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Come Together

"I'm going to tell you a story," said the old woman as she settled back amongst her pillows.

The room was a pleasant one. Tapestries and paintings covered the walls, soft rugs over stone floors cushioned footfalls. Of course, the inhabitant of the large bed hadn't set foot on them for quite some time - old and frail, she had been bedridden since her illness had started.

Now, though, it was warm and cozy, a fire crackling cheerfully in the fireplace, three children excitedly perched on various parts of the bed. A fourth sat on his mother's lap in the comfortable plush chair nearby; beside her sat her own mother, hands folded neatly on her lap.

"What kind of story, Auntie?" one of the children asked - a little blonde girl with curls like her grandmother. "Is it a love story?"

The old woman chuckled. "It is indeed a love story," she told the child gravely, "It's also an adventure story, and a ghost story, and a tragedy, but it has a happy ending."

"Oh," the girl said, pulling a face. "I hope it's not too scary. I don't like ghosts."

"These are good ghosts," the woman said with a brief smile, "They're very nice ghosts."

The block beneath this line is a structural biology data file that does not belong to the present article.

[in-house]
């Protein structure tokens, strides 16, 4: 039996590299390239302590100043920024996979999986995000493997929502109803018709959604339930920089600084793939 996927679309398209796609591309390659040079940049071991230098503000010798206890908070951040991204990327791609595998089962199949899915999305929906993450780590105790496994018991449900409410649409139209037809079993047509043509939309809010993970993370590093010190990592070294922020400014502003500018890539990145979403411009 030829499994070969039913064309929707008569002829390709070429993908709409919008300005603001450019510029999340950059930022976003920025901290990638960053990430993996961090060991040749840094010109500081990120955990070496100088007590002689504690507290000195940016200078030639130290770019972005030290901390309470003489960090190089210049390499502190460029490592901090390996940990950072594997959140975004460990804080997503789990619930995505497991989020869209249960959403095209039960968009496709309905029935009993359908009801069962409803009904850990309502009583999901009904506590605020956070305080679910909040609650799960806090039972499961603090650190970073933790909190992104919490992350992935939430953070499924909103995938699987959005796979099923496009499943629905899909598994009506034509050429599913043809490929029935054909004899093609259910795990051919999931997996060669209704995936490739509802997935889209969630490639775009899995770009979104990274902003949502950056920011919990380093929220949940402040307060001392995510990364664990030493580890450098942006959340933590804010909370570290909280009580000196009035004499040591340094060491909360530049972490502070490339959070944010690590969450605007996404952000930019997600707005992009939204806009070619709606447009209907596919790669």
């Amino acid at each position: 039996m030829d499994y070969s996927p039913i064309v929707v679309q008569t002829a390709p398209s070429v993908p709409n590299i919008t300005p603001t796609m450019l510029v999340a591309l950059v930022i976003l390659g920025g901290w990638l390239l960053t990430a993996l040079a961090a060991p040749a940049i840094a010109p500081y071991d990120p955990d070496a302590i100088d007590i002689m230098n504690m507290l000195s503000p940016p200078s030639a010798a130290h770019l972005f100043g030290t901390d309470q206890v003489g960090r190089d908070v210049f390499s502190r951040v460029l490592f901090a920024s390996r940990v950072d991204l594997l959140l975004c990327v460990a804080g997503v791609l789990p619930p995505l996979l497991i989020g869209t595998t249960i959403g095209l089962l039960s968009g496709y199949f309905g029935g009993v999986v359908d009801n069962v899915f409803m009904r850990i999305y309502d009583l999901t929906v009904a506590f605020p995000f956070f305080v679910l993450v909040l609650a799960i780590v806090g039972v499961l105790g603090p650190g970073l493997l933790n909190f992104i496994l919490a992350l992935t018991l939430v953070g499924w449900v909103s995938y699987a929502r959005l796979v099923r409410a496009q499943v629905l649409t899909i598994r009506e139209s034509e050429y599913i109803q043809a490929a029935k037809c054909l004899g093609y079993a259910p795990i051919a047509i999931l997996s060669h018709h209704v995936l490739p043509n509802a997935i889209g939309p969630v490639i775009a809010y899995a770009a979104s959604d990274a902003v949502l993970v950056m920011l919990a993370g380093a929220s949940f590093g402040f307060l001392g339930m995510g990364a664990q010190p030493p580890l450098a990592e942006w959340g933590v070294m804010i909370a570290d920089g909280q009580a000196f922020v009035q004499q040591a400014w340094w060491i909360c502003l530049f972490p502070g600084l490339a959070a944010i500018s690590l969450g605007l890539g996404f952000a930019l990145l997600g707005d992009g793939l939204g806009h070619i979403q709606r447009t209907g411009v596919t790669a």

"I'm not scared of ghosts at all!" her older brother boasted, giving the girl a confident grin. "Mila, if you're scared, you can hold my hand."

For just a moment, a nostalgic smile crossed the woman's face.

"A long, long time ago," she started, "Over a thousand years in the past, when Hyrule was very, very young, the Royal Family had a son and a daughter. The prince was very ambitious and wanted to rule all of Hyrule and be a good leader, and the princess was a tomboy who liked to ride horses and listen to her friend play music. Both the prince and the princess had companions, protectors - a couple of Sheikah protectors."

"That's a funny name," Mila frowned, and the old woman shushed her.

"Yes, but they was terribly nice, as well," she told her, "And the boy Sheikah played lovely music. Because the prince was so busy, the princess was friends with both of them, and she spent all her free time with them."

And then she paused - dramatic effect. "Then, one day, their father died, and the prince became the king. But the king had had a secret, and he had told the princess what it was - everyone thought he had had a magical item, but now he and the princess knew that he didn't. The prince, though, thought that he had told her where it was, and he wanted it. So he started forming a plan to make the princess tell him where it was."